Delwin McLaughlin has been boating on the waters around Cayman for many years, but what he saw last Thursday stunned him: a floating stream of plastic more than a mile long in the ocean west of George Town.
“I’ve seen plastic here and there, but not miles long,” said McLaughlin, a harbour patrol officer for the Port Authority. “I’ve never come across miles of trash in my whole life.”
He said his fellow officer on the boat that day has even more years on the water than he does, and he had also never seen a stream of pollution like the one they encountered.
McLaughlin, who has worked for dive companies and for the Department of Environment, took a video of the trash, with his concern evident in his accompanying commentary.
“It was like 15 minutes to half an hour of constant trash,” he said.
The flotsam included plastic utensils, foam cups, plastic bags and other material.
“The video doesn’t do it justice,” he said, adding that because of the glare on the surface of the water, it’s impossible to see that much of the plastic is submerged. He estimated the floating patch was a foot or two deep.
“It’s heartbreaking,” he said.
Some people who have seen his video have blamed the trash on the cruise ships that visit Cayman, but McLaughlin said he is certain the ships are not responsible, based in part on the content of the debris.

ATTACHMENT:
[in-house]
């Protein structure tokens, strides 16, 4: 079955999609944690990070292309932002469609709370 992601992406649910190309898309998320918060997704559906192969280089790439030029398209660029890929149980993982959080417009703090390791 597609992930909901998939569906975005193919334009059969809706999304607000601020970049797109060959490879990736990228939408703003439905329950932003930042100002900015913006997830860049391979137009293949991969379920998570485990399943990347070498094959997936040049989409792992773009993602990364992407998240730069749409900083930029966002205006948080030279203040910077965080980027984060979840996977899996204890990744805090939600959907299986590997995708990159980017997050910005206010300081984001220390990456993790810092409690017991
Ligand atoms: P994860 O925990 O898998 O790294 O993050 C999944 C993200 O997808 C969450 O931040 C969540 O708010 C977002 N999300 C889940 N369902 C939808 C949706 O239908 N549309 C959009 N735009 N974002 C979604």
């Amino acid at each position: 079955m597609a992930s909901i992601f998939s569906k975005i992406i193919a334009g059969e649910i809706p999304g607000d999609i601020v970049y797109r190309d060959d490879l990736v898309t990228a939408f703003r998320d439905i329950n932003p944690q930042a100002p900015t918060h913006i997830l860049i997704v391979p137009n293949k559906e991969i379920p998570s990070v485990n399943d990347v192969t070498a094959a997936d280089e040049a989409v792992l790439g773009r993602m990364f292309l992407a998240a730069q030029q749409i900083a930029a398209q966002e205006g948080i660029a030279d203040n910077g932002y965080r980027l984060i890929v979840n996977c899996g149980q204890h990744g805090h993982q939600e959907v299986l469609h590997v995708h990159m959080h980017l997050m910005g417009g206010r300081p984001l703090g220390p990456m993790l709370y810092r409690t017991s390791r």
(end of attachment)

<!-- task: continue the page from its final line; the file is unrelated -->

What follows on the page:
He said he has seen images before of islands of trash floating in the open ocean. But to see something similar a mile and a half off the shores of Cayman made an impression on him.
“To see it in person, it brings a whole new level of concern,” he said. “Something has to be done immediately. If we don’t do something soon, it’s going to get a lot worse.”
Officials at the Ministry of Health said months of discussions have led to a meeting this Wednesday on addressing plastics on Cayman.
Chief Officer Nancy Barnard said this will be the first meeting addressing the scourge of single-use plastic. “I’m super excited about this,” she added.
She said the ministry would release information on the discussions following the meeting.
On Monday, McLaughlin said the floating trash had dissipated somewhat.
“We went out again this morning,” he said. “It wasn’t as bad and it was a little closer to shore.”
But he said he knows all the plastic he saw is still in the ocean.
The experience has spurred him to change his personal habits, he added.
He and his wife sat down a couple of nights ago to discuss ways to use less plastic and recycle more.
“After seeing this, it’s brought a lot of light to me,” he said, adding that while he is only one person, “you have to start somewhere”.